Objective — To characterize and compare the incidence of basketball-related, soccer-related, and hockey-related injuries over a 10-year period.
Design — Cohort analysis of sport-related injuries using multiple Ontario healthcare databases.
Setting — Emergency department visits in Ontario, Canada.
Patients — Any patient who sustained musculoskeletal injuries sustained while playing basketball, soccer, or hockey between 2006 and 2017 were identified.
Assessment of Risk Factors — Sport of injury, age, sex, rurality index, marginalization status, and comorbidity score.
Main Outcome Measures — Annual Incidence Density Rates of injury were calculated for each sport, and significance of trends was analyzed by assessing overlap of 95% confidence intervals.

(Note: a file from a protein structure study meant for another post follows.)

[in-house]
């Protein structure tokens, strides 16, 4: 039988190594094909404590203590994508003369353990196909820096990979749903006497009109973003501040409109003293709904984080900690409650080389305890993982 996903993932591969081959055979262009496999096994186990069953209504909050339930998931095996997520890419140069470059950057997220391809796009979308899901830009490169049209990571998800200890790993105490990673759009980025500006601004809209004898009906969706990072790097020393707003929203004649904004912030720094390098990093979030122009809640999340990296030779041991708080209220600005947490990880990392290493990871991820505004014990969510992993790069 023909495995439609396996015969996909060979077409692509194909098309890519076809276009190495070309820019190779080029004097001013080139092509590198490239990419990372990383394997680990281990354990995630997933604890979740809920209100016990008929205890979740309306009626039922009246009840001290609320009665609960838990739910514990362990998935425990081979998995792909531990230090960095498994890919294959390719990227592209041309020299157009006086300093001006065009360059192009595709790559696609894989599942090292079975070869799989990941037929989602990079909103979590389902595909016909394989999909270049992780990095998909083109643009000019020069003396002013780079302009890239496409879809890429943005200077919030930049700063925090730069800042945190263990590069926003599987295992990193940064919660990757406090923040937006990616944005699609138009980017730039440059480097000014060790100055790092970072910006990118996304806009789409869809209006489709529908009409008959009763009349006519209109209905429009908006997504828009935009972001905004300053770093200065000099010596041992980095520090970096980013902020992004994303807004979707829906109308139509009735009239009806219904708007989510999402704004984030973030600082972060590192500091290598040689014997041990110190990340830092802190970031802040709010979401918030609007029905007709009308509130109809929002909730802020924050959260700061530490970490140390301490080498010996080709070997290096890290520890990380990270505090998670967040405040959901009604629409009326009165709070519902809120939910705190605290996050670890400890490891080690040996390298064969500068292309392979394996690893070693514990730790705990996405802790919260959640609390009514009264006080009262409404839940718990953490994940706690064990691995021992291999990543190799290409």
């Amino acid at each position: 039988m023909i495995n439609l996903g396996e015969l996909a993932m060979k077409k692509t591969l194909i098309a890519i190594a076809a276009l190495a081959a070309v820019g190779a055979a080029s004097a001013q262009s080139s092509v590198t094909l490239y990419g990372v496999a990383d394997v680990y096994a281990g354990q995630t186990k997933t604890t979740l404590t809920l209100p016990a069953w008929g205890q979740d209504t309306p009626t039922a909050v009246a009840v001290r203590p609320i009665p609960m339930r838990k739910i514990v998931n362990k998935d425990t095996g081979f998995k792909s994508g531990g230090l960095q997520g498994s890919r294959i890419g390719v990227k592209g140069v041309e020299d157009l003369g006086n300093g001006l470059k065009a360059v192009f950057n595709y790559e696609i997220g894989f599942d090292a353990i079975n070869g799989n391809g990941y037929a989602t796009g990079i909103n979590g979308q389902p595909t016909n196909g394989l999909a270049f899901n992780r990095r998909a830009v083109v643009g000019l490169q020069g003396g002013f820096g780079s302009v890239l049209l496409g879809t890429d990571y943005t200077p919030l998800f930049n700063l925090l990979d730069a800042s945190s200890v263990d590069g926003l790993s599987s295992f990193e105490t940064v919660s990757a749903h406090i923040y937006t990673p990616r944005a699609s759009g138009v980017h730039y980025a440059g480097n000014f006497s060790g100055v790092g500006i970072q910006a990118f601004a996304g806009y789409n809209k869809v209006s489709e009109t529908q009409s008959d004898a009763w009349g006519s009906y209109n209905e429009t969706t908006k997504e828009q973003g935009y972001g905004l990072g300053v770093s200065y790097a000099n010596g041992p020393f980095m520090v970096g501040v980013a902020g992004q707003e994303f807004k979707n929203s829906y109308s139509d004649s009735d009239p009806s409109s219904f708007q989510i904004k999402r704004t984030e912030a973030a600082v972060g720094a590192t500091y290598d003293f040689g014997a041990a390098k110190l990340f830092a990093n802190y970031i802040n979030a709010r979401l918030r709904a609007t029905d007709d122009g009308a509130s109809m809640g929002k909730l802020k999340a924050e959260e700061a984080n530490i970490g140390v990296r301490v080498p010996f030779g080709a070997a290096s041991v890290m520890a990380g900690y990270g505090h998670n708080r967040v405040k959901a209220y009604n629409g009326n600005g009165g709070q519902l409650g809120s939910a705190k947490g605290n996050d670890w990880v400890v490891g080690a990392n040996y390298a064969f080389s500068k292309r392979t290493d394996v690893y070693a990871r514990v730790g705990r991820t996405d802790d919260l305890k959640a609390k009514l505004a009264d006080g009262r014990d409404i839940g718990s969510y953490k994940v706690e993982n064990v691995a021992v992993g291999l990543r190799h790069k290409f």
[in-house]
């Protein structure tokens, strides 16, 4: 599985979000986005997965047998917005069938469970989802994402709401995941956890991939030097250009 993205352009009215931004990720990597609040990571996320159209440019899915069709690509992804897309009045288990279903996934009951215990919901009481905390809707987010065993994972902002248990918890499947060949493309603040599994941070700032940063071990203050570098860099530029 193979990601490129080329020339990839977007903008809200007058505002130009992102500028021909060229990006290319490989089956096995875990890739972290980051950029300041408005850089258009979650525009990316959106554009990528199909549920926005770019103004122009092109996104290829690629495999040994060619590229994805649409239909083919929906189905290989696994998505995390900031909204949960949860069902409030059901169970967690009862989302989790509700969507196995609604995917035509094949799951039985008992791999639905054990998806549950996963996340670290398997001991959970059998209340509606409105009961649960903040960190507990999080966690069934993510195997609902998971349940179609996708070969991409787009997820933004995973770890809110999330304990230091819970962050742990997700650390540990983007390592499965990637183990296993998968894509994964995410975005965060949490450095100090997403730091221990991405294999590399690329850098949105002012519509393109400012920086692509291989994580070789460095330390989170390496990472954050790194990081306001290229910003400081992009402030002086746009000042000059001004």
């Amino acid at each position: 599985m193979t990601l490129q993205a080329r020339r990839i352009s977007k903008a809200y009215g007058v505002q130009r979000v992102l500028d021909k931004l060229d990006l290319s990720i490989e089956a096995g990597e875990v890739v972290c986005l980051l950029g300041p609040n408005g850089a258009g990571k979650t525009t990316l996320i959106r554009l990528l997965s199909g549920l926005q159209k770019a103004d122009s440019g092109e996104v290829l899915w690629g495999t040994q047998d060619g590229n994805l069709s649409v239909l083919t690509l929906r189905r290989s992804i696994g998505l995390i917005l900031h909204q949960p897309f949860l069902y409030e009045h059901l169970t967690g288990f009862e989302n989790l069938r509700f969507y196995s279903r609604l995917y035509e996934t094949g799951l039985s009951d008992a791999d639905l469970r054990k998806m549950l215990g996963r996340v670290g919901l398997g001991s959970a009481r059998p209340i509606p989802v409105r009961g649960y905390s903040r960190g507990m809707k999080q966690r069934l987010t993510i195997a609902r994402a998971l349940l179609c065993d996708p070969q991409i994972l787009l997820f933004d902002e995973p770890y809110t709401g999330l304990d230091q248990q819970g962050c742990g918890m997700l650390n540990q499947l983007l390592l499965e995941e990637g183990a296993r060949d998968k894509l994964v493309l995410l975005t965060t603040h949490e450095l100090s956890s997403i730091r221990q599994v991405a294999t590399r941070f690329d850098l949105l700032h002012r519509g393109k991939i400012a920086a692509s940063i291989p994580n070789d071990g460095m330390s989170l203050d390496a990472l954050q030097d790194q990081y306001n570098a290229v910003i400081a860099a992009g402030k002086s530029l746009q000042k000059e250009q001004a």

Results — One lakhs eighty five thousand eighty hundred sixty-eight patients (median age: 16 years, interquartile range 13-26) received treatment for sport-related injuries (basketball = 55 468; soccer = 67 021; and hockey = 63 379). The incidence of basketball-related and soccer-related injuries increased from 3.4 (3.3-3.5) to 5.6 (5.5-5.7) and 4.4 (4.3-4.5) to 4.9 (4.8-5) per 10 000 person years, respectively, whereas the incidence of hockey-related injuries decreased from 4.7 (4.6-4.8) to 3.7 (3.6-3.8). Patients with basketball injuries were more marginalized (3.01 ± 0.74) compared with patients with soccer and hockey injuries (2.90 ± 0.75 and 2.72 ± 0.69, respectively).
Conclusions — Accurate regional epidemiologic information regarding sports injuries can be used to guide policy development for municipal planning and sport program development. The trends and demographic patterns described highlight general and sport-specific injury patterns in Ontario. Populations with the highest incidence of injury, most notably adolescents and men older than 50, may represent an appropriate population for injury risk prevention.